Kristen Millares Young on Finding a Balance Between the Migratory and the Grounded
In Conversation with Brad Listi on Otherppl
Kristen Millares Young is this week’s guest. Her book, Subduction, is available from Red Hen Press.
From the episode:
Kristen Millares Young: When I first came to Seattle, I was a beat reporter for the Seattle Post-Intelligencer, which was a metro daily that printed from 1863 to 2009. I was on just constant deadlines, the kinds of deadlines that give you cancer eventually. I mean, just the stress of it was was immense and really working very hard to fight against corporate malfeasance and municipal government fraud and all kinds of subjects, which kept me really tied close to my work.
On the weekends, I would travel around looking for fresh air just to brighten my spirit and tried to refresh myself after the week of going against these power structures and, of course, being a very young Latina in a world of corporate reporting and then the waterfront reporting, which was traditionally white, male, and older. So I would take these long road trips by myself. I had a Honda Element at the time, which you could put the seats up and sleep in back, which made me feel a lot safer not having plans. I could sleep on a roadside if I wanted to, but I’d have the shell of the car around me. So I would just step out into Washington State in all directions.
At one point I went to the Olympic Peninsula and I went the Southern Route. I visited quite a few rural towns and Aberdeen, stopping in the Quileute Reservation until pretty late on a weekend day. I came up to the Makah Reservation and I decided to tool around a little bit. It’s pretty large territory on the northwest tip of the lower 48. Before I left, I stopped in at the Makah Cultural Research Center, and I wanted to talk to them about their way of being on this land, which they had inhabited for thousands of years, and that contrast between my own kind of free-roaming, migratory self and family who had been in diaspora for generations. One successive generation after another. It seemed very shocking almost to me to imagine having a family line that had regarded the same land for thousands of years.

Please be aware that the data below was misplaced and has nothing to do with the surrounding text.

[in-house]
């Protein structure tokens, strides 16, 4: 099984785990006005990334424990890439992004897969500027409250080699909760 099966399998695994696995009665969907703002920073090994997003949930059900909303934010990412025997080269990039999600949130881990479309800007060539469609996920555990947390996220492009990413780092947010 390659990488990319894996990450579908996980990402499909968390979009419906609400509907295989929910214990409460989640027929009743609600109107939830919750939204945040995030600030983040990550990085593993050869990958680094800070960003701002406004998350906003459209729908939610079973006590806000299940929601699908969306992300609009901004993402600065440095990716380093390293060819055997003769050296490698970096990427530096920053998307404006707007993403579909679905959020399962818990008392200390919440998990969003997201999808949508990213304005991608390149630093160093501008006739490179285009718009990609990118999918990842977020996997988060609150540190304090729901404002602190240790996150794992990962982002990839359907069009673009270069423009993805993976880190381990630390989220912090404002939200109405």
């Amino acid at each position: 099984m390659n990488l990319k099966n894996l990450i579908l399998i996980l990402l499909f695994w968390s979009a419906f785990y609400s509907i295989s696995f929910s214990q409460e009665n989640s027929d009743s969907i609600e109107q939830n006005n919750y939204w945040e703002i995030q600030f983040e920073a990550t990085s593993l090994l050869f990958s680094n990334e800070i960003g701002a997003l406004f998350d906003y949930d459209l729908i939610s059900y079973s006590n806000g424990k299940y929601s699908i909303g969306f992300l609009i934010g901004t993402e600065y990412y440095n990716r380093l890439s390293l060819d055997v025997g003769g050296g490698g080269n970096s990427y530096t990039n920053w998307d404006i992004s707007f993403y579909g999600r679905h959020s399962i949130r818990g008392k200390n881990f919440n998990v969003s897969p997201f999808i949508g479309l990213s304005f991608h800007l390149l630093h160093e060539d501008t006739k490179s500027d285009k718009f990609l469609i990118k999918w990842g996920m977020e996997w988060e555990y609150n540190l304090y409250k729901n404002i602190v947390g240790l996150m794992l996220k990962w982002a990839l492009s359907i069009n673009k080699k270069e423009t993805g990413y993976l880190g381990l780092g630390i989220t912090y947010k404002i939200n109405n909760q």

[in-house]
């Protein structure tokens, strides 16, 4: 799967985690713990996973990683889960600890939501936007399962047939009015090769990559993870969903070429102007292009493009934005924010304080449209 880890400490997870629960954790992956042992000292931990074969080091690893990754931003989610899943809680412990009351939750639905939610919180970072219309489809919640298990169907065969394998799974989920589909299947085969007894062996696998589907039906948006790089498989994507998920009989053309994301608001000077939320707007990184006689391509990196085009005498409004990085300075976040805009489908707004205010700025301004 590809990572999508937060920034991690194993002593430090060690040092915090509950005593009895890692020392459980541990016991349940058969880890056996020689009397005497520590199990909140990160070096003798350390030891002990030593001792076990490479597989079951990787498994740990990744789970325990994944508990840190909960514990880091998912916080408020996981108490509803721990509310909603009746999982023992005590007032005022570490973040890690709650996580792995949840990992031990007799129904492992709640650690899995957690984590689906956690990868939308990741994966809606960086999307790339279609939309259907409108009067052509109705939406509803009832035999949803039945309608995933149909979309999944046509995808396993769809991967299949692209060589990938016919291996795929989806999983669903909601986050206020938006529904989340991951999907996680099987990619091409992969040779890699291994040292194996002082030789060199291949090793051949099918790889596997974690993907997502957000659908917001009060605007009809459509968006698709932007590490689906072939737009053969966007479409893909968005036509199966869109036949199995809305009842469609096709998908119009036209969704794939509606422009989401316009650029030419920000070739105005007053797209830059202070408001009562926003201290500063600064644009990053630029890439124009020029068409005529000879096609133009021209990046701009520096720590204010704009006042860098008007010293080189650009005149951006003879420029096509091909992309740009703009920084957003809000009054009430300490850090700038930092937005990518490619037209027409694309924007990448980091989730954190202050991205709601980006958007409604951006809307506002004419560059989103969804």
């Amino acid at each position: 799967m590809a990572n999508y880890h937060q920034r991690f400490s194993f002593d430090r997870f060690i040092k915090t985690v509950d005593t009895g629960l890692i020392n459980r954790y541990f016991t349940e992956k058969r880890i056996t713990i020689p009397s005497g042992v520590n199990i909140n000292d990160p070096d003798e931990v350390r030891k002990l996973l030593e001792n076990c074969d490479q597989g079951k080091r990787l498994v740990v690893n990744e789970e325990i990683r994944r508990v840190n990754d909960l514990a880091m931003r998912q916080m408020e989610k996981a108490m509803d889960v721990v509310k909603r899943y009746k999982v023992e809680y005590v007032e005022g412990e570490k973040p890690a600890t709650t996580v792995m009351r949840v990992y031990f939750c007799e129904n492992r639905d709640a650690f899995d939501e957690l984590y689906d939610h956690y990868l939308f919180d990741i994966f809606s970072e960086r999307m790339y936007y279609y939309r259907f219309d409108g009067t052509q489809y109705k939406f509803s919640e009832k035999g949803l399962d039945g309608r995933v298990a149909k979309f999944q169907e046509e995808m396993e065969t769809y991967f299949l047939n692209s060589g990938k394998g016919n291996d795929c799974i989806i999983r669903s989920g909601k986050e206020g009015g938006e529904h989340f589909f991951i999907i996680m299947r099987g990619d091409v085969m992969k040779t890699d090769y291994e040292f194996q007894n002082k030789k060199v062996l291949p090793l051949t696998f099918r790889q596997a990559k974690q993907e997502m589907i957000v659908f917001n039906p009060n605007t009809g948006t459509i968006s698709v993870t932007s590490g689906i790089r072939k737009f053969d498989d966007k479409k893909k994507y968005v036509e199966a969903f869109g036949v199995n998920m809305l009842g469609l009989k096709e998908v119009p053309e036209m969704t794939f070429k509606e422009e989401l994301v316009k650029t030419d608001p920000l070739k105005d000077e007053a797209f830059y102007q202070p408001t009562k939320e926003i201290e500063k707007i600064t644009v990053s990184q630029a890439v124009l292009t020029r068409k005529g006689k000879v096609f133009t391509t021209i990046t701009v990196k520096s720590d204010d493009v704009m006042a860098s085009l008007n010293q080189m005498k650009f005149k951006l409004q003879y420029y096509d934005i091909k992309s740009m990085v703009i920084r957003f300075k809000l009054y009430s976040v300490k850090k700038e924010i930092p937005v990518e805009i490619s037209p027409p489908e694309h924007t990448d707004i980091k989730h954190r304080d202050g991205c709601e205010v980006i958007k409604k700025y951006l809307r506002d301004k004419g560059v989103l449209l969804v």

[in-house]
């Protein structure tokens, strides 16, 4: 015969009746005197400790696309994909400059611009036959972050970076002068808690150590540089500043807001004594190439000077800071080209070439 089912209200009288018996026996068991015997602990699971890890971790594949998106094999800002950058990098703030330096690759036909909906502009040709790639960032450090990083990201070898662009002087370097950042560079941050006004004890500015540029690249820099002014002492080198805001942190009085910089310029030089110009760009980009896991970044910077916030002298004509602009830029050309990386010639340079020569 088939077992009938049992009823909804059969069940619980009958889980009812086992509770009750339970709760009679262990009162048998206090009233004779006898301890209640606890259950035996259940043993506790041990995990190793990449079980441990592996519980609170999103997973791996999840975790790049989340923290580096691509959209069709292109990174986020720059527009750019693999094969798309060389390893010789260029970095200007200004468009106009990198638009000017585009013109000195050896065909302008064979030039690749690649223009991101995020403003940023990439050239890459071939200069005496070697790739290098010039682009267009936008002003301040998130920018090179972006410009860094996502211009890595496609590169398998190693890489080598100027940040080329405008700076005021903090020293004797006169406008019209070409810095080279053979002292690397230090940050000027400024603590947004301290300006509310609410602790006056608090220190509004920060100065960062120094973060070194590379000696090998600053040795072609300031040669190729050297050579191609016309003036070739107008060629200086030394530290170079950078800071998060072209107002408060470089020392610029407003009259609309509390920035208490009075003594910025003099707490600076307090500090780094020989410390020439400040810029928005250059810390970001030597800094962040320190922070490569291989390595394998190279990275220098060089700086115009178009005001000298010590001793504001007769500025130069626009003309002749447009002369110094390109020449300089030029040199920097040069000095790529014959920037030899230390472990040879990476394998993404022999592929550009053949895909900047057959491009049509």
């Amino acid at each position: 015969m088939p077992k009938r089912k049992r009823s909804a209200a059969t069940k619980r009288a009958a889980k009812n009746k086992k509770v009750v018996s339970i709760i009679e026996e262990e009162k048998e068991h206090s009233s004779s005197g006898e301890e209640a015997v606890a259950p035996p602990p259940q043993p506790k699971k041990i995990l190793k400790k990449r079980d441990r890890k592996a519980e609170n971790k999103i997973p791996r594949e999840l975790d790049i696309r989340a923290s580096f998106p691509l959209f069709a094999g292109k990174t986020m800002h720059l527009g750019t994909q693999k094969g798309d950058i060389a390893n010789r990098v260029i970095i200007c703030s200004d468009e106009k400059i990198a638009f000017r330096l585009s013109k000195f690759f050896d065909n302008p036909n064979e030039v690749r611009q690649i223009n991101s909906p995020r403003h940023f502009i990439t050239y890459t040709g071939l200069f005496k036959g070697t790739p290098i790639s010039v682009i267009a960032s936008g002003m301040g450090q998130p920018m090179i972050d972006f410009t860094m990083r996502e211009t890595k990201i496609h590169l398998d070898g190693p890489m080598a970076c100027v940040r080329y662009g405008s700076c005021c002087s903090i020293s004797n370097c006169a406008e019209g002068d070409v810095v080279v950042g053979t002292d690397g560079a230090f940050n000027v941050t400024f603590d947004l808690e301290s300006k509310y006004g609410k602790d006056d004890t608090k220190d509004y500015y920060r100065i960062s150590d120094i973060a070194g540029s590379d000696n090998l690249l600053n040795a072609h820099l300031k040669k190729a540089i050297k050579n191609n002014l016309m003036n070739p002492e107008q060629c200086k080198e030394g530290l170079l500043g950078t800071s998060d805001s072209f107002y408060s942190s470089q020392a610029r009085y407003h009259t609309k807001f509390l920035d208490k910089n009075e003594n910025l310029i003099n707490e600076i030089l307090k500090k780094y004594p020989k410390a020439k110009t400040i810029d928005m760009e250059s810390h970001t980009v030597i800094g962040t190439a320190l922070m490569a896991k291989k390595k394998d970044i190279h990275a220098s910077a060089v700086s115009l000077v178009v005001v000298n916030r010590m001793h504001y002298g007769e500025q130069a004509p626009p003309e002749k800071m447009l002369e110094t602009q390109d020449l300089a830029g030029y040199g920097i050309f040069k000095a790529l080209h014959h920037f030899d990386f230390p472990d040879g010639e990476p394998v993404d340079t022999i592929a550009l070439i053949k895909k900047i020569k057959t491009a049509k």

When I was driving around their territory, it’s so beautiful there, right up against the strait of one side and then on the other side the Pacific Ocean and a number of rolling craggy hills and peaks amidst that. The kinds of topography where you get those waves that when they crash up against the shore they send spray to the sky. There are puffins and seals and sea lions and sea otters and whales and just all kinds of sea life that are teeming in the water around this place.
The Makah Cultural Research Center is a native-run nonprofit museum that offers public access to their collection of artifacts that were disinterred from a salt water beach in the 1970s. Present in accumulation is one of the largest native findings of these particular kinds of technologies which were net- and wood-based technologies. There were basically a bunch of long houses around the beach that had been covered by a landslide, with baskets and harpoons and even a whale saddle that was decorated with hundreds of sea otter teeth.
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Kristen Millares Young is a prize-winning journalist and essayist whose work has appeared in the Washington Post, the Guardian, and the New York Times, along with the anthologies Pie & Whiskey, a 2017 New York Times New & Notable Book, and Latina Outsiders: Remaking Latina Identity. The current Prose Writer-in-Residence at Hugo House, Kristen was the researcher for the New York Times team that produced “Snow Fall,” which won a Pulitzer Prize. She graduated from Harvard with a degree in history and literature, later earning her MFA from the University of Washington.